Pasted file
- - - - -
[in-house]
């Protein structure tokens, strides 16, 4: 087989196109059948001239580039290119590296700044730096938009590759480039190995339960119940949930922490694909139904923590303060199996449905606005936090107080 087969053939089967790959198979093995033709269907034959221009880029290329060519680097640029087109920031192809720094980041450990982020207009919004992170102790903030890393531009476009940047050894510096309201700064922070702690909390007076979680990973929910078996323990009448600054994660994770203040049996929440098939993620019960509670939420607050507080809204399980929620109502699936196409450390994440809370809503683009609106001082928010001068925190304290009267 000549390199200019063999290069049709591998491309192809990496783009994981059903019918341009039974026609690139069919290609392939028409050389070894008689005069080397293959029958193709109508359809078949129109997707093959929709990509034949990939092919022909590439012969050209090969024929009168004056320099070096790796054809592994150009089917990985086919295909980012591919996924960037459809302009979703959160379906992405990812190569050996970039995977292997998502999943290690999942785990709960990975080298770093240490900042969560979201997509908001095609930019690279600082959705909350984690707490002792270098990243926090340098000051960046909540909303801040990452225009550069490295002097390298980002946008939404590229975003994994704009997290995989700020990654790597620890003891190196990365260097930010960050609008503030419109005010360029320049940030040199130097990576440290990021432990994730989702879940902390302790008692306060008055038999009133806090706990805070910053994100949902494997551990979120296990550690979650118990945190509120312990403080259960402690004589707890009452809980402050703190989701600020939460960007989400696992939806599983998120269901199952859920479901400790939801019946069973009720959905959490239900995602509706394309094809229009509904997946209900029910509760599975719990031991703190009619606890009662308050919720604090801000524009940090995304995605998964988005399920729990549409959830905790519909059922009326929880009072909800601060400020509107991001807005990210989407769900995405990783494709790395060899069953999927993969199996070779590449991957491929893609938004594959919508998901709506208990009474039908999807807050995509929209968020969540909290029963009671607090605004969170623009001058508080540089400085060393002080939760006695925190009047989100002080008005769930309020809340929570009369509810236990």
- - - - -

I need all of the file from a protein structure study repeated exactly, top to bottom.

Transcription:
[in-house]
């Protein structure tokens, strides 16, 4: 087989196109059948001239580039290119590296700044730096938009590759480039190995339960119940949930922490694909139904923590303060199996449905606005936090107080 087969053939089967790959198979093995033709269907034959221009880029290329060519680097640029087109920031192809720094980041450990982020207009919004992170102790903030890393531009476009940047050894510096309201700064922070702690909390007076979680990973929910078996323990009448600054994660994770203040049996929440098939993620019960509670939420607050507080809204399980929620109502699936196409450390994440809370809503683009609106001082928010001068925190304290009267 000549390199200019063999290069049709591998491309192809990496783009994981059903019918341009039974026609690139069919290609392939028409050389070894008689005069080397293959029958193709109508359809078949129109997707093959929709990509034949990939092919022909590439012969050209090969024929009168004056320099070096790796054809592994150009089917990985086919295909980012591919996924960037459809302009979703959160379906992405990812190569050996970039995977292997998502999943290690999942785990709960990975080298770093240490900042969560979201997509908001095609930019690279600082959705909350984690707490002792270098990243926090340098000051960046909540909303801040990452225009550069490295002097390298980002946008939404590229975003994994704009997290995989700020990654790597620890003891190196990365260097930010960050609008503030419109005010360029320049940030040199130097990576440290990021432990994730989702879940902390302790008692306060008055038999009133806090706990805070910053994100949902494997551990979120296990550690979650118990945190509120312990403080259960402690004589707890009452809980402050703190989701600020939460960007989400696992939806599983998120269901199952859920479901400790939801019946069973009720959905959490239900995602509706394309094809229009509904997946209900029910509760599975719990031991703190009619606890009662308050919720604090801000524009940090995304995605998964988005399920729990549409959830905790519909059922009326929880009072909800601060400020509107991001807005990210989407769900995405990783494709790395060899069953999927993969199996070779590449991957491929893609938004594959919508998901709506208990009474039908999807807050995509929209968020969540909290029963009671607090605004969170623009001058508080540089400085060393002080939760006695925190009047989100002080008005769930309020809340929570009369509810236990």